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Vyapam scandal is just a symptom of all that ails the job market

Madhya Pradesh scandal should be treated as a wake-up call underlining the urgent need for job creation

Business Standard Editorial Comment  |  New Delhi 

Fresh controversy following court revelations of at least 25 serial deaths will understandably occupy centre stage in the scandal involving pre-medical tests (P-MET) conducted by the Madhya Pradesh Vyavsayik Pareeksha Mandal (or Vyapam). But there is an important message for the ruling Bharatiya Janata Party to consider beyond the immediate scam. It concerns a key promise it made when it came to power: jobs. Reports suggesting that so many state representatives, including close associates of the state's political leadership, willingly suborned all principles to secure admission for favoured candidates are bad enough. That thousands of candidates were willing to pay premiums to find placement in state medical colleges and various low-grade positions - from food inspector to subedar sub inspector - speaks volumes for the employment situation in the state.

In that sense, Madhya Pradesh could almost be a proxy for India. The short point is that even as more Indians seek to move away from the diminishing returns of agriculture - still India's largest employer - manufacturing and services have simply not created enough jobs to meet this demand. This is partly the outcome of liberalisation that has seen employment in the public sector, shorn of its market monopolies, shrink from 19.4 million jobs in 1999 to 17.9 million in 2010. Although private sector employment grew in the same period from 8.7 million to 10.8 million, this growth has not been enough to take up the slack. What is more, these numbers account for only the organised sector; more than 90 per cent of India's labour force is in the unorganised sector without security and benefits (in Madhya Pradesh, the figure is 96 per cent). The private sector prefers to rely on this pool of unorganised sector labour on account of rigid labour laws. This well-documented structural deficiency in India's jobs market means that demand for non-farm jobs is skewed towards the shrinking government pool with its iron-clad securities - witness the thousands who apply for a single sarkari vacancy and the unofficial premiums that change hands to secure a government job. In that context, rigging professional examinations - and the practice is rampant across India - is part of the same crisis.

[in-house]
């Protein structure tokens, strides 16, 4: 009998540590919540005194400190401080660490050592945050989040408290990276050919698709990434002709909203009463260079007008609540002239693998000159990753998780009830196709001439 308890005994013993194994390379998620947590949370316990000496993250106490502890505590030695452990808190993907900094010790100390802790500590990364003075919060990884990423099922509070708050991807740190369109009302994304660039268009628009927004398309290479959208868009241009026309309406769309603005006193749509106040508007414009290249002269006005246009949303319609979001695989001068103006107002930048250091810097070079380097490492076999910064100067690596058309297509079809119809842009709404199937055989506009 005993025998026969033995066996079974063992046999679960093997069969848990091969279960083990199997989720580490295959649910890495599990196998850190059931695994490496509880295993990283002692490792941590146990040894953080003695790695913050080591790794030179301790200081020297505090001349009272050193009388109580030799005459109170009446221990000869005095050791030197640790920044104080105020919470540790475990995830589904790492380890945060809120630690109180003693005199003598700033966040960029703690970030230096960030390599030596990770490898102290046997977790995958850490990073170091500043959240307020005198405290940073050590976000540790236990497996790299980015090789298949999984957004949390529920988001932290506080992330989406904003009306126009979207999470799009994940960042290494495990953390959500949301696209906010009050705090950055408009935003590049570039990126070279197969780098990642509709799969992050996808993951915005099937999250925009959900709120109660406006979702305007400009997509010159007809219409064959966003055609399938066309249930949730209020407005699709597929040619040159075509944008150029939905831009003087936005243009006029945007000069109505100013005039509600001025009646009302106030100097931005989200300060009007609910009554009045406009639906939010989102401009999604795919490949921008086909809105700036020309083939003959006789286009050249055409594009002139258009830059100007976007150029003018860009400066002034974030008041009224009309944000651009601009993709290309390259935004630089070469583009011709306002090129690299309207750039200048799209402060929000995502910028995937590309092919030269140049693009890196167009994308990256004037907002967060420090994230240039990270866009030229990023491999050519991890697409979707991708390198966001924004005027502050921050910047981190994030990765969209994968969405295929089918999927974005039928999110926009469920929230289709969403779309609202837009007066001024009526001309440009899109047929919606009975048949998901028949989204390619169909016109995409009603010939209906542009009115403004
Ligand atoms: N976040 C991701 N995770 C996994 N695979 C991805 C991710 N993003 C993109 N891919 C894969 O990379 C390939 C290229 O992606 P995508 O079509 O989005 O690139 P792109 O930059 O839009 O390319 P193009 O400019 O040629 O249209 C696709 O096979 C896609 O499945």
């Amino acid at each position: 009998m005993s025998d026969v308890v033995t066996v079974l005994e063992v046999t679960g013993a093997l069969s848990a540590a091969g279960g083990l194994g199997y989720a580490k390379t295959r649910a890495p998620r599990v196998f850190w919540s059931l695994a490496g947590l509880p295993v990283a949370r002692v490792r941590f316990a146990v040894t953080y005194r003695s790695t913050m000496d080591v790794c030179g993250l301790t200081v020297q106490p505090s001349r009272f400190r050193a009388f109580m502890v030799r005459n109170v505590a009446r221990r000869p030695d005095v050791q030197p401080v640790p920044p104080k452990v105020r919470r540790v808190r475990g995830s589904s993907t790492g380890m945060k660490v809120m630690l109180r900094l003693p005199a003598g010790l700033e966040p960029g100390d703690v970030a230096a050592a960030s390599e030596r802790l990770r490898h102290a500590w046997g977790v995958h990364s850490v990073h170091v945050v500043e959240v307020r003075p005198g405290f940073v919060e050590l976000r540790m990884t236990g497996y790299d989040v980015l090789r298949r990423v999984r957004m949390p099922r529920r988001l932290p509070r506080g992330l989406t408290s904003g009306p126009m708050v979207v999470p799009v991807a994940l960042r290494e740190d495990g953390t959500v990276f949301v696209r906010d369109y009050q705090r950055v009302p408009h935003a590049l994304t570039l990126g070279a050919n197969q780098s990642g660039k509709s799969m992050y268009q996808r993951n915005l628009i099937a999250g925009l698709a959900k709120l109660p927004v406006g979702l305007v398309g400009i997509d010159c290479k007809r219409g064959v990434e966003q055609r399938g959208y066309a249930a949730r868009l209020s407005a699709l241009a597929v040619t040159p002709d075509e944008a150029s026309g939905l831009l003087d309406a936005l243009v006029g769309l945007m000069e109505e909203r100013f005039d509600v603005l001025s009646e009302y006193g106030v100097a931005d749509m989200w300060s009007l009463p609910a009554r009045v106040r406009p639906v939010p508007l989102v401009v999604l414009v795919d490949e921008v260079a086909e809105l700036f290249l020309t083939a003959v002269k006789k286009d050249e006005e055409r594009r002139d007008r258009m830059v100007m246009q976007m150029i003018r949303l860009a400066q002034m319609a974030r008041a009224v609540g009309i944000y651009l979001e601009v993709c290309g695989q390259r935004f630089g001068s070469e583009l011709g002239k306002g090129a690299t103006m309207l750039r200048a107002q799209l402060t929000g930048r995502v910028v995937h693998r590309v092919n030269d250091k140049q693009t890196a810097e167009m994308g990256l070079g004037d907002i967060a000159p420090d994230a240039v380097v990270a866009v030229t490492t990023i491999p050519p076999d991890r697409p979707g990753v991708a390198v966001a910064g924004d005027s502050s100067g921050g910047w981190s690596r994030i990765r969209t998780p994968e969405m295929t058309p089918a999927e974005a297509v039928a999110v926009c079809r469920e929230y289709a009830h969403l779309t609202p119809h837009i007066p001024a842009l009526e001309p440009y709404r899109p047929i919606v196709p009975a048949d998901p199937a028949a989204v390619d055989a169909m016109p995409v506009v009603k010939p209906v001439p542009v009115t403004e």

The other dimension of this problem in Madhya Pradesh as for most of India is the poor operating environment for the sector that does generate employment: rural non-farm industry. In Madhya Pradesh, more than half the non-farm enterprises are in the rural areas (it is 61 per cent for India as a whole) but credit and infrastructure delivery remain major impediments to the growth of this dynamic and entrepreneurial sector. The Vyapam scandal is but one sinister symptom of all these serious asymmetries in the job market. At the other end of the spectrum is the emergence of movements like Raj Thackeray's Maharashtra Navnirman Sena (MNS) with its agenda of reserving jobs for Maharashtrians that involved attacking construction workers from north India and those who appeared for the Railway Recruitment Board examination in Mumbai. For a government sharply focused on 'Make in India' and 'Digital India', Vyapam should be treated as a wake-up call underlining the urgent need for job creation.

First Published: Thu, July 02 2015. 21:40 IST
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